Eric Byres Keynotes on Security

Nov. 14, 2006
"We can't afford perfect security," Byres says, "and if you can, and you have the money, please call me." Eric talked about what security can do, and about ISID, the Industrial security Incident Database. He also talked about the Merseyshire Sewage Spill. Virtually no one in the audience had heard of it. "Everybody in Australia knows about it, and you should, too," Byres said, as he recounted the facts in the case. A hacker deliberately attacked the SCADA system because he was trying to blackm...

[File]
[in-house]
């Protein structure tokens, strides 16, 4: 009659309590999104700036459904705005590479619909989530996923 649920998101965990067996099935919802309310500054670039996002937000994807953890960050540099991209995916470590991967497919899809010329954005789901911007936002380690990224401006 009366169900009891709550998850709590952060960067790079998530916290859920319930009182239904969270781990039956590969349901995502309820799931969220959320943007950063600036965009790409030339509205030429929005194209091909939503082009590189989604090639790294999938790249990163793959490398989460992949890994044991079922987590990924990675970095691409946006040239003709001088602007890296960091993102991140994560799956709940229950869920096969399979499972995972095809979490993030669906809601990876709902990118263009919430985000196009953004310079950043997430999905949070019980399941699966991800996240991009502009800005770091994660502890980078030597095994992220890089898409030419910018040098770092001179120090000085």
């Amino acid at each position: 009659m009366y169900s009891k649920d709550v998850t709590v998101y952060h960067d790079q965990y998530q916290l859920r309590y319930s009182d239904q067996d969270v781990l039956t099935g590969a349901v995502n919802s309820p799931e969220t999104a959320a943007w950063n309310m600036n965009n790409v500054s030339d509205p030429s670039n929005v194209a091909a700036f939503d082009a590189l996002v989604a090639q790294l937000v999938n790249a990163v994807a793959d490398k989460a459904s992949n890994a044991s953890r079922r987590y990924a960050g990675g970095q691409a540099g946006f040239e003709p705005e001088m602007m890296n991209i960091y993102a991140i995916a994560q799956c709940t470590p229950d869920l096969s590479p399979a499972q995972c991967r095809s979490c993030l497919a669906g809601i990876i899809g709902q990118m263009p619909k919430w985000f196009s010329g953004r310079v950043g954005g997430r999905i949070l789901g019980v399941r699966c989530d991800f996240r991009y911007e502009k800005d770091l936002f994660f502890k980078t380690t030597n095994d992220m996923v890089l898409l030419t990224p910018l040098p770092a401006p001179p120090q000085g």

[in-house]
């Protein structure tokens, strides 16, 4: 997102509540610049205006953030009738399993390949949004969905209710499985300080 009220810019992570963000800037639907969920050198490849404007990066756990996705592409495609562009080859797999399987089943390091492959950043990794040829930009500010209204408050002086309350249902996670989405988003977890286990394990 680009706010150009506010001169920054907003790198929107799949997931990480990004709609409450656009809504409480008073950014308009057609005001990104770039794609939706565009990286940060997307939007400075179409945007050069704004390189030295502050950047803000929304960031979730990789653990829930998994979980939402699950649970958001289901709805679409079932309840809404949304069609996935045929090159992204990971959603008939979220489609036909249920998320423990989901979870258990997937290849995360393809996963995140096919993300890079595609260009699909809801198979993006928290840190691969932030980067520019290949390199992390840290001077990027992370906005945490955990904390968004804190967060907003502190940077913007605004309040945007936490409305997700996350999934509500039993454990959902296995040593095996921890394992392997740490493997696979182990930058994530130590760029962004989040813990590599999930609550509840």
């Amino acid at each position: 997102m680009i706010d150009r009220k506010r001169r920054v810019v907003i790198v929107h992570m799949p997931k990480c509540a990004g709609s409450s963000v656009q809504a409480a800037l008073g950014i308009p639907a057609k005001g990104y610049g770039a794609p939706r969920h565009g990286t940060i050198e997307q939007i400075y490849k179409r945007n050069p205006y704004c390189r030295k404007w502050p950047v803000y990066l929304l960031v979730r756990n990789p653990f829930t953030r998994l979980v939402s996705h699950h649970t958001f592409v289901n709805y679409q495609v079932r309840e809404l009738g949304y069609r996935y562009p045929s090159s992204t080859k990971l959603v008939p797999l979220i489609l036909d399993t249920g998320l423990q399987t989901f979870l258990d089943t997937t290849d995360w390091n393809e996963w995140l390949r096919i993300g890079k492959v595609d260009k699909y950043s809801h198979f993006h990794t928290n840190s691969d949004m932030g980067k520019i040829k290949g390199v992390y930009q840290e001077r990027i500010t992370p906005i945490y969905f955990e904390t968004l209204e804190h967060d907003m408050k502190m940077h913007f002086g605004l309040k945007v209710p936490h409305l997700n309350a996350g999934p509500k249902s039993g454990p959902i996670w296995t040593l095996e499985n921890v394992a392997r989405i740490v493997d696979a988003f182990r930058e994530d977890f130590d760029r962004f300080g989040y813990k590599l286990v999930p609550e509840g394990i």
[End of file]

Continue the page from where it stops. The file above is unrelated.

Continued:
"We can't afford perfect security," Byres says, "and if you can, and you have the money, please call me." Eric talked about what security can do, and about ISID, the Industrial security Incident Database. He also talked about the Merseyshire Sewage Spill. Virtually no one in the audience had heard of it. "Everybody in Australia knows about it, and you should, too," Byres said, as he recounted the facts in the case. A hacker deliberately attacked the SCADA system because he was trying to blackmail the Shire authorities into paying him $100K a year. He talked about the chem plant where the operator brought his home computer in, assigned it the same IP address as a controller, and knocked the controller offline, to detrimental effect. ISID: 10 to 15 reported incidents per quarter. Reported incidents changed in late 2001 (gee, I wonder why???) and the curve jumped radically up. There has been a short decline recently. Byres estimates that there are 400-500 cyber security incidents occuring per year to Fortune500 companies in the US alone...and Europe is likely worse. Prior to late 2001, most of the problems are accidental, with 75% coming from inside. External incidents are less than 20%. In late 2001, externals are 61%, accidental is down to 32%. Viruses, trojans and worms proliferate. "That's the bad news, now I want to give you some good news," Eric said. Control System Security Certification --and--- PLC/DCS vulnerability assessment Eric told his favorite story of the time he and Joanne, his wife and business partner, were asked to test the vulnerability of a hospital network. Using a standard web-downloaded scanning tool, they were able to completely spoof an ICU into thinking the network was working...and it took 5 minutes. "This is NOT a rare occurrence." "We have redlighted a control system-- shut it down hard-- right through the firewall." Eric talked about the project we've been working on since last May, the Control System Security Certification organization...which is in formation. The organization is designed to accelerate the development of standards. "What would be the target of evaluation of this organization be? If it communicates with anything other than 4-20, it ought to be tested." Even printers. There are attack points that have allowed printers to be, for example, a pornography server on the Internet. "Anything that has an embedded processor has risks and needs to be tested." There are strong benefits of this kind of testing for end-users, Byres says. My team at BCIT did a significant amount of testing on Honeywell's C200 and C300 controllers. Eric repeated his statement that "of all the controllers we'd tested this was the most robust we'd ever tested." Honeywell's team, he said, jumped on any tiny problems they found. "With the C300 Firewall, the BCIT team was unable to attack the controller, and this was the first time that had ever happened," Byres says. Byres Security will be releasing a study on how to use OPC securely-- that's not a non sequitur. Dealing with control system vulnerabilities --Fix the flaw --Design mitigation strategies What would we do in the IT world? Patches Personal Firewalls Anti Virus Software Encryption But you can't do that in the automation world...you can't add software to your PLC or controller. So it is better to add hardware instead. A micro firewall designed to be placed in front of individual control devices, that protect the device from attack. This strategy is called "defense in depth." "A single point of defense is a single point of failure." Why don't we just buy COTS firewalls and install them? It was a disaster when tried. Operators just installed jumper cables and bypassed them. First, to make it work, these distributed firewalls need to be industrially hardened, and they have to live in the DIN rail form factor..they have to be electrician-friendly, functional in the control environment, and it needs control system functionality and extensible and flexible. Byres showed a prototype of such a firewall. Electrician friendly: Field technician need do more than simply plug the firewall in: --layer 2 firewall requires no IP address --configure and walk away Needs to work with electronic data sheets like Foundation Fieldbus, so it can tune itself automatically to a specific device. This, of course, is the Tofino device that Byres Security and MTL are just before complete release on...see Keith Larson's column in the December Control when it comes out. "You need some global management system that enables you to manage and monitor thousands of firewalls, deployed in remote locations." Should we throw out the IT department? Heck no! But we have to tune the IT learnings to work in the automation environment. "Our view of risk in control systems is very different from the view of risk and mitigation in the IT world. In the IT space, if something goes wrong, you just shut it off. In a control system you can't do that. You can't just shut down a controller." Control systems have a completely different philosophical and architectural model for security than enterprise IT...we are much more distributed than the enterprise. "Both the C300 firewall and the MTL Tofino firewall are here...this is not future talk. This is real and you can see them today." Security through obscurity doesn't work any more. There is a group of hackers in the Far East that is trying in a very organized way to hack into power system computer control systems. Why? We need to start using the best practices. You cannot stick your head in the sand any more.